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    Thursday, January 05, 2006

    Female Character of the Day: Kim Kelly

    I love Femme Feral (despite the kind of scary resonance of her blog nom de plume) for writing this ode to Kim Kelly of Freaks and Geeks, one of the many television shows that earned my fevered allegiance. Here's an excerpt from the piece on my favorite-blog-of-the-day, Fluffy Dollars:

    KIM KELLY is a character we all know, but rarely see depicted in TV shows these days. There are male bullies and "mean girls," but Kim Kelly is neither. She's a bad-ass girl with attitude from a lumpen class back-ground. She smokes pot and has sex, and she's quick to threaten those who annoy her with physical violence (i.e,"Are you calling me irrational? Because I'll tear your head off, Daniel. I'll tear it off and I'll throw it over that fence.") The thing is, Kim Kelly is also totally lovable.

    Her TV precedents are gals like Rizzo and Leather Tuscadero (played by Suzi Quatro, aka suzie q. Also, there is a good teen beat band from the 90's called Tuscadero. They sing about Nancy Drew...but I digress). And though Rayanne Graff from My So-Called Life has a few things in common with Kim, it's tough (no pun intended) to find anyone else like her these days. Though tough girls still seem to be rockin' pretty hard (Sleater Kinney, The Donnas) and hip hopping (Eve, esp. in her early days), there are not many of them on TV.

    I'm not sure why this is so. Unlike the "mean girl," the "tough girl" isn't necessarily dripping with femininity (though there is "bad gal" make-up). And though Buffy is TOTALLY "tough," Kim Kelly's toughness is of a different sort. And though Paris Gellar's tongue is just a sharp, she's way more square. It seems as though the tough girls without a calling or a type-a personality have gone underground.

    Reading this post made me want to start a new series on My Amusement Park spotlighting some of my favorite female characters film, television, and literature (but as sparingly as I can get away with). Women are so often portrayed as one of three or four things, especially young women; let's give a little applause to those who broke out.

    Kim Kelly is among the finest jewels of Freaks and Geeks because, like Feral Femme says, the girl is someone we all know but that is rarely a part of the media landscape surrounding us, particularly in television and film (literature and music offer a bit more variety). (It is also interesting to know that actor Busy Philipps, who played Kim, doesn't even have her face in the rockin' Joan Jett credits sequence, but becomes so important that she's a major character, often upstaging Lindsay Weir, the show's semi-protagonist.)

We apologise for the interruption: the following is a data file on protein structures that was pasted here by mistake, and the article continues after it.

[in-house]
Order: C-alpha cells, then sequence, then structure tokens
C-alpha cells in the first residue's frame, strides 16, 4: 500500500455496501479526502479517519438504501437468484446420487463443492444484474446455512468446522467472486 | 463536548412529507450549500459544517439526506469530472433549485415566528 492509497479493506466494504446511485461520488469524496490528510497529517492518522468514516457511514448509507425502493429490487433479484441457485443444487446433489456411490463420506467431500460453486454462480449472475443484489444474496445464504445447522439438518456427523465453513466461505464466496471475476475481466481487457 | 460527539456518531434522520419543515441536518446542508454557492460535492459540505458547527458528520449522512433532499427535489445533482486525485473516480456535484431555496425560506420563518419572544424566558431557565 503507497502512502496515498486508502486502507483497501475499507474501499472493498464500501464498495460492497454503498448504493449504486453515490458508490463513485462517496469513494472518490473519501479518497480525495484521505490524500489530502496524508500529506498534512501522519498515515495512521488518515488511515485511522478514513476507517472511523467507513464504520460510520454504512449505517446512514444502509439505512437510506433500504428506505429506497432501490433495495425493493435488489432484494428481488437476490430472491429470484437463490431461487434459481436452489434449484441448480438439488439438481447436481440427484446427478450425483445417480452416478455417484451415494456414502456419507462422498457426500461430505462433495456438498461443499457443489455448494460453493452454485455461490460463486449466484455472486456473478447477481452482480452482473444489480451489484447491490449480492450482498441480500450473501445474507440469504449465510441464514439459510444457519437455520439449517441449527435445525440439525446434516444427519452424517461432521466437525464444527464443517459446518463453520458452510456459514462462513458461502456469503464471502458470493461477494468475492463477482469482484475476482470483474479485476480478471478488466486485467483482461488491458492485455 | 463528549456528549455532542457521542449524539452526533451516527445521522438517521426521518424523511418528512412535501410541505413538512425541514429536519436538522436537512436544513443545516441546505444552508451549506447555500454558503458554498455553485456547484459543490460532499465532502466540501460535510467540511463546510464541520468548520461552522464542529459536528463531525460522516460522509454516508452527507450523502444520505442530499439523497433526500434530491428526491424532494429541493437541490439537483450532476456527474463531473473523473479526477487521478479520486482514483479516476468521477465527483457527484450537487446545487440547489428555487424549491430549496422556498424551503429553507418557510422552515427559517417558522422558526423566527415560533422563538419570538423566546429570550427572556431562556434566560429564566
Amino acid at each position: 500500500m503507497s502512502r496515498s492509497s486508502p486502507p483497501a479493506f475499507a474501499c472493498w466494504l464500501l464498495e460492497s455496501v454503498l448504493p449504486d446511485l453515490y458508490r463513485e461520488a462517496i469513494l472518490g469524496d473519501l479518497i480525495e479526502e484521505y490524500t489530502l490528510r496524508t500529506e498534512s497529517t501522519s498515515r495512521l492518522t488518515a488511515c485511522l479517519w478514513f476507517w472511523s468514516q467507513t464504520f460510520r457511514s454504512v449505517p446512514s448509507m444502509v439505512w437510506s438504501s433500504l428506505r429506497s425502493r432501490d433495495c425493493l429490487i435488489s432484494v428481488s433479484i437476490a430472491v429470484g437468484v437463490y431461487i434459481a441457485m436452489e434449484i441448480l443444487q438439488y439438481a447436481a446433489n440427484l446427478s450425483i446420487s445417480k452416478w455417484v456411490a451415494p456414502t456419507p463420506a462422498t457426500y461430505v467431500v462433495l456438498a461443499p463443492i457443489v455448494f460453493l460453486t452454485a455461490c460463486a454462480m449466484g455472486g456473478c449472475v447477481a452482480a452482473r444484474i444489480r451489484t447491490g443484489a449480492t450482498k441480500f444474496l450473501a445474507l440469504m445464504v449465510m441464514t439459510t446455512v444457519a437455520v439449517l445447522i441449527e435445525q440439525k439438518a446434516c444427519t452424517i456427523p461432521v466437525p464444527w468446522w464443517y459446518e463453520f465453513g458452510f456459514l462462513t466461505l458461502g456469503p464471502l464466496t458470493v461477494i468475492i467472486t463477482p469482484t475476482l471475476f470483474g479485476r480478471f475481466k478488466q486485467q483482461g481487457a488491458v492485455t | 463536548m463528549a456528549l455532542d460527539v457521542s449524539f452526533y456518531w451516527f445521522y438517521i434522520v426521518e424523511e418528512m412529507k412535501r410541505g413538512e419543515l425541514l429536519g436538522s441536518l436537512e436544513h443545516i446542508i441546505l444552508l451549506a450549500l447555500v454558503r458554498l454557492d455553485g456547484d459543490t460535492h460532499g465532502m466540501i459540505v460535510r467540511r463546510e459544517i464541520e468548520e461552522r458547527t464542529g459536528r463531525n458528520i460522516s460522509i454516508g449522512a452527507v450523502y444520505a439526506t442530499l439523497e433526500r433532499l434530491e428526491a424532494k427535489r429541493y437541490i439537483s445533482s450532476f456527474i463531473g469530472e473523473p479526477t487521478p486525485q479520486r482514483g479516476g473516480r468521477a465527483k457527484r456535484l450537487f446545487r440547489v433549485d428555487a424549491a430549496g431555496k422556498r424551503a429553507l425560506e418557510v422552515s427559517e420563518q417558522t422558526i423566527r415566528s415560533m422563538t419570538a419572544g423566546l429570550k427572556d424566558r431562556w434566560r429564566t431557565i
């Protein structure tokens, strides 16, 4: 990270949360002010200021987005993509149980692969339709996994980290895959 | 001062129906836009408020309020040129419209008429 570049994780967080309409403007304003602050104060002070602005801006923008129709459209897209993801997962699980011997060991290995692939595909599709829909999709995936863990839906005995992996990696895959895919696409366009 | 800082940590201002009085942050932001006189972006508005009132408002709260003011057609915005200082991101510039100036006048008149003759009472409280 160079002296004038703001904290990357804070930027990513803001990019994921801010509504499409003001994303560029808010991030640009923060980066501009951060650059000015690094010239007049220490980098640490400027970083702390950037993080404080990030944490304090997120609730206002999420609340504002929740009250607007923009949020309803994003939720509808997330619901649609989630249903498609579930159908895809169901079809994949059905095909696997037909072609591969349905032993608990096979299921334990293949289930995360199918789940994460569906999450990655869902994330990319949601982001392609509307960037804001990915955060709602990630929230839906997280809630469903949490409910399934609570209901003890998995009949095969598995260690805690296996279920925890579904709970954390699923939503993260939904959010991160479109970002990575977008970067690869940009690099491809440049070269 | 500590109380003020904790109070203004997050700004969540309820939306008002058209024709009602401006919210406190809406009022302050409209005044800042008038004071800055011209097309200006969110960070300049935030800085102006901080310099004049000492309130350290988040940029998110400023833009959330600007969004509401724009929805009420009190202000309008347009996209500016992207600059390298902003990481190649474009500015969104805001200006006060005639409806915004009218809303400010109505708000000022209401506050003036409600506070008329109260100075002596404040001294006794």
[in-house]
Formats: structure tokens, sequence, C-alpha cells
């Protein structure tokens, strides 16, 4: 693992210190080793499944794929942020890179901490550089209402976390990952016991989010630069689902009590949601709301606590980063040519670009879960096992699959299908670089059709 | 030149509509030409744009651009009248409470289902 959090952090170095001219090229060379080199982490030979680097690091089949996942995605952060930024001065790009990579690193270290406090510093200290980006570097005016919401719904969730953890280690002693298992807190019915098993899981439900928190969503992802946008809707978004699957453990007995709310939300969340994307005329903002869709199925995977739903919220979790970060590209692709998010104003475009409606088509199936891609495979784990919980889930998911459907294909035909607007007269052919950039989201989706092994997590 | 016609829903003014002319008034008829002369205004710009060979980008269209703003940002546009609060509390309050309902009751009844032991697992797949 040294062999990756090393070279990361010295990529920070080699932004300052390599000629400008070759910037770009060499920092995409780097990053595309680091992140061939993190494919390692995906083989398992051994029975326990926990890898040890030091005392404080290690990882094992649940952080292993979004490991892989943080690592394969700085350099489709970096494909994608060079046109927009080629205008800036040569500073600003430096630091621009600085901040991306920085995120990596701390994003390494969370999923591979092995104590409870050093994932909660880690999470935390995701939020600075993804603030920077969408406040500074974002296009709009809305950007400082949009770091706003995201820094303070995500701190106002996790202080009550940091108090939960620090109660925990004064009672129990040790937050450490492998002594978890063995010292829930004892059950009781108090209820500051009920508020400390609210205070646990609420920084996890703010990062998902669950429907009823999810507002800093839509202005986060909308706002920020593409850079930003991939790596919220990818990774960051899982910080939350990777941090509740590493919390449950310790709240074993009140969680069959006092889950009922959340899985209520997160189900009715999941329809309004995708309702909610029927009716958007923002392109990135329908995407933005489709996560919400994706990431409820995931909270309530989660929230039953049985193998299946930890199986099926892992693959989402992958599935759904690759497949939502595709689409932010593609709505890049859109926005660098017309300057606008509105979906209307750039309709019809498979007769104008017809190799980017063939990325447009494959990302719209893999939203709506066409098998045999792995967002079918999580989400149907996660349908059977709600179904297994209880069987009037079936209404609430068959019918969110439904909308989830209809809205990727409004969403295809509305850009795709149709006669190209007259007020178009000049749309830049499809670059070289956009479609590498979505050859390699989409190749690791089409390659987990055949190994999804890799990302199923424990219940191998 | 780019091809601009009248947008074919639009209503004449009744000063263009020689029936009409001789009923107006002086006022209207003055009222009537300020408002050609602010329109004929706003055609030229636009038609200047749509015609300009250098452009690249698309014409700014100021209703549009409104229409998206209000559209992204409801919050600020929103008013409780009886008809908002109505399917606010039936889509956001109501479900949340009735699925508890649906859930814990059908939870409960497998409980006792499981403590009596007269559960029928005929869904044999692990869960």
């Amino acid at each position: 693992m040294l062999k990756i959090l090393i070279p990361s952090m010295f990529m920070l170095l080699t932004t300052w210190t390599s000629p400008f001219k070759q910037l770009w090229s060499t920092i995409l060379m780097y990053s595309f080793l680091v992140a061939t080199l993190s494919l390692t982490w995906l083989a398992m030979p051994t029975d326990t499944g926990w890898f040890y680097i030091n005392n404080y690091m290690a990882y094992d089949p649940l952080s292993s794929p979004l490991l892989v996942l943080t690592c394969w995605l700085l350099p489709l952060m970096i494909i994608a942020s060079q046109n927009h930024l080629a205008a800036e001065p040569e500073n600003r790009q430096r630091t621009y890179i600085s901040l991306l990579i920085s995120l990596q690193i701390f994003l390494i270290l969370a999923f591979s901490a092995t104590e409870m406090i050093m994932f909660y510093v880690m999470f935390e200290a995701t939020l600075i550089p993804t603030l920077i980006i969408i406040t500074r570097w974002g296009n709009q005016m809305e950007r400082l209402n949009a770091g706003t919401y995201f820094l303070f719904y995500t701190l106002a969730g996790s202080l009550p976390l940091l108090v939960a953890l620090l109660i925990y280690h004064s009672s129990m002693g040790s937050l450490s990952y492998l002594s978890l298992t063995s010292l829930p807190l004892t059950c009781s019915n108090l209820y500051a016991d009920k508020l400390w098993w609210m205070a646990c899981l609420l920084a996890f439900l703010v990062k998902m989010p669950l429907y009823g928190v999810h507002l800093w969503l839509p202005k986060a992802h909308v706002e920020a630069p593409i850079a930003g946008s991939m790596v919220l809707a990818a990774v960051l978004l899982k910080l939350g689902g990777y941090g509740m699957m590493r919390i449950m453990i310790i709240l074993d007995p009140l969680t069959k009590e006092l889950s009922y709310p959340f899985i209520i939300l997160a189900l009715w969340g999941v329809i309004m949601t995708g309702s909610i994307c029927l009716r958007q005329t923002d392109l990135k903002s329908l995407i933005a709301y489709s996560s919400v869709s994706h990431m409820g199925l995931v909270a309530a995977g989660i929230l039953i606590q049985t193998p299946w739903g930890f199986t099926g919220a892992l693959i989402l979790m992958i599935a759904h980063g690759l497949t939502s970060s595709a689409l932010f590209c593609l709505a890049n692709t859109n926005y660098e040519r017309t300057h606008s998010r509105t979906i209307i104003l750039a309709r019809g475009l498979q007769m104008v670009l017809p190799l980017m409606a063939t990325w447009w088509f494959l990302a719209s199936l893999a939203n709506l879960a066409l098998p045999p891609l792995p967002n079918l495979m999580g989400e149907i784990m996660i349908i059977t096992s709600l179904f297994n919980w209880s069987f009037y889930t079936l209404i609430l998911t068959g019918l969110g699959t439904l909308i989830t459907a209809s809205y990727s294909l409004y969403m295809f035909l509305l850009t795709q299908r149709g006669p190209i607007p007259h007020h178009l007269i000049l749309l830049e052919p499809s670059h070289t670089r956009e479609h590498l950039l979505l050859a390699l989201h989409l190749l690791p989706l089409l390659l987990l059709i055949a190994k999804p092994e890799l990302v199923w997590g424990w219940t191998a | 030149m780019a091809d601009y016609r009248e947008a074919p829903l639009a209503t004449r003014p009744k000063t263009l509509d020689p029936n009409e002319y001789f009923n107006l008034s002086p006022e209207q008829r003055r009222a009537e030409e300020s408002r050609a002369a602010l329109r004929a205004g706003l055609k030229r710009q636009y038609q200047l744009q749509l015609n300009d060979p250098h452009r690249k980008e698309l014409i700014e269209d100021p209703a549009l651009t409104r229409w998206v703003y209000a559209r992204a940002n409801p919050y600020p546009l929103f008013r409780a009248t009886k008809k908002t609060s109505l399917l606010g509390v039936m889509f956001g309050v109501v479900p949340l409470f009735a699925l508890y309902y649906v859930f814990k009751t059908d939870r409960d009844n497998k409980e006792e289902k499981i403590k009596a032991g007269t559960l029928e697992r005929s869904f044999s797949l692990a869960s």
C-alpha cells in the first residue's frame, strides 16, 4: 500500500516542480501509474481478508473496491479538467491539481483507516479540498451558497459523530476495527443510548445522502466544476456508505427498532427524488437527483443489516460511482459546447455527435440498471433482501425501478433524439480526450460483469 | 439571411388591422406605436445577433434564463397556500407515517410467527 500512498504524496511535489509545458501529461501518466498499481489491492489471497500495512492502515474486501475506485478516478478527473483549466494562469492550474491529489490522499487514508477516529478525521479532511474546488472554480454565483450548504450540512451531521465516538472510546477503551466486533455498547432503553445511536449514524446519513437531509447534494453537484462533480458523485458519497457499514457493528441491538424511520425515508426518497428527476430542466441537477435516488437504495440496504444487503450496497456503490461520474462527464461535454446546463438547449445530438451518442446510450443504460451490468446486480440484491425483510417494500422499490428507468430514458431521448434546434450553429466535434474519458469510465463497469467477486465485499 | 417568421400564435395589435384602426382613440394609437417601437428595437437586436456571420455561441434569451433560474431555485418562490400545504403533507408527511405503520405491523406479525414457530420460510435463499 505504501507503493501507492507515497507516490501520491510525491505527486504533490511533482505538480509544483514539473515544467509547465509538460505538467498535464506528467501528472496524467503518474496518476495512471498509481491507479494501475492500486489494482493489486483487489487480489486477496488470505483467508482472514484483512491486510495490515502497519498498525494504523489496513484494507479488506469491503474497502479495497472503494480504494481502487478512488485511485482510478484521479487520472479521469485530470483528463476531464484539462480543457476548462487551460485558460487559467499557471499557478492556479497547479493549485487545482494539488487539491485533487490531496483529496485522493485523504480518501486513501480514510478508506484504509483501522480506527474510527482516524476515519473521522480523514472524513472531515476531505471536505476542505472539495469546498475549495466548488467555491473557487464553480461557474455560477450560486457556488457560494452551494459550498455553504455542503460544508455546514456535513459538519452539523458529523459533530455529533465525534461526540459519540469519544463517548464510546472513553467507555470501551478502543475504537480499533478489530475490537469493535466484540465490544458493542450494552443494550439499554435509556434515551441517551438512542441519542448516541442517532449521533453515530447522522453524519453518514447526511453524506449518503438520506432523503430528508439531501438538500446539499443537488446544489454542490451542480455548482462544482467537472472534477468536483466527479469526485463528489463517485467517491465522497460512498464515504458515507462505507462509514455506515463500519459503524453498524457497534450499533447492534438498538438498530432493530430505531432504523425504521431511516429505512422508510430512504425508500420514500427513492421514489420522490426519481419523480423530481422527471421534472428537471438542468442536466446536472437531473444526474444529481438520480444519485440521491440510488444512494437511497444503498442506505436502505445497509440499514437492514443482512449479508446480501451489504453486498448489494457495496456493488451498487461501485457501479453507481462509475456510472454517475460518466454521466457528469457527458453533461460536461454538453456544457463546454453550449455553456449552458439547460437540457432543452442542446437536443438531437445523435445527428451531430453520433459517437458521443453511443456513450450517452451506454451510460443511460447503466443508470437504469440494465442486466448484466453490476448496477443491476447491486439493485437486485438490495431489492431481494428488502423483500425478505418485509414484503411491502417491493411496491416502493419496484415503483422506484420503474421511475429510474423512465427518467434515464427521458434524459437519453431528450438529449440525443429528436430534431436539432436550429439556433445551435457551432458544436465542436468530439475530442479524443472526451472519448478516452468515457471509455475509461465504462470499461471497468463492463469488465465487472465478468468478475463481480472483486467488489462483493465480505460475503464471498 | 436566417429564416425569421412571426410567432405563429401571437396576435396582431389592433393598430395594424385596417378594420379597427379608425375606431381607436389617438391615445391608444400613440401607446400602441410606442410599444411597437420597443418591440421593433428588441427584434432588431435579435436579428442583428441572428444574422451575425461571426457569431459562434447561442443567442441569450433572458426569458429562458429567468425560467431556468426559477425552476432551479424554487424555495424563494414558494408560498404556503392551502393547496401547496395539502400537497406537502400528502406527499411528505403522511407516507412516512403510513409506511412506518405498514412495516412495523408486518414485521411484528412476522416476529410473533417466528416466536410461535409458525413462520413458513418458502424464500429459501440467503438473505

One of the most interesting things about Kim is her strange, fraught relationship to gender. In many ways, she is constricted by middle-classed ideals of femininity (one episode deals with her discomfort around Lindsay's parents who are concerned that Kim is sexually active). She threatens the boys (and girls) who get in her way and yells and comes down the hall with an androgynous stalk. She hates Lindsay on sight, but not because she's a girl, because she's a "poser," a point on which Kim is fundamentally right. Lindsay is the honor student trying on the Freak identity; Kim can't help but be a Freak.

    On the other hand, Kim is the first one to push her boyfriend and his male friends forward to perform illegal or dangerous activities on her behalf, saying, "You're the boys." She's also brutally, devastatingly heterosexual; Kim is never tougher than when a woman scorned by her man. But her relationship with Daniel is one of TV teens most fascinating; an off-and-on, push-and-pull with very little wit or self-awareness, but lots of honest love. Unlike Rayanne Graff, Kim Kelly doesn't have much glamour (aside, perhaps, from her dating Daniel Desario, the school's most beautiful bad boy). And, as Feral Femme points out, she's far from Type-A, tooling around in her Gremlin and watching the boys' terrible band play. She was not brought up to be ambitious, like Lindsay Weir, and the show allows her to think about her goals and talents, without coming to a conclusion that she's alright after all. This is a working-class, gender-subverting-without-overthrowing 17-year-old with a complex inner life and lovable posturing.

    I also love her complicated relationship to her own sexuality. She has a sexual appetite, but also has a sense that she's wrong for it. She alternates between pride over her sexual maturity and shame over it. She's not afraid to show her intense physical attraction to Daniel, even in front of the uptight Weir parents, she's also ready to cry or punch someone when they call her a slut. I think that Kim is a lot more like most girls who grew up since the 1980s; owning her sexuality but with a hint of distrust of herself for it.

    And yes, I actually got that result- I didn't rig it.


    Blogger Dianna said...

    Hmmmmmmmm......Interesting take on "Mrs. TuffMan", Kim Kelly. I think you're right and I think I'll retract my previous opinion about her. I couldn't stand her when I first saw her! I understand her a bit better now after seeing all the F&G episodes & reading your take on her. Thanx!

    - Dianna

    If you wanna come visit my blog of admiration for Mr.James Franco, please go to
    heyfranco.blogspot.com and leave a comment or 2!

    6:44 PM  

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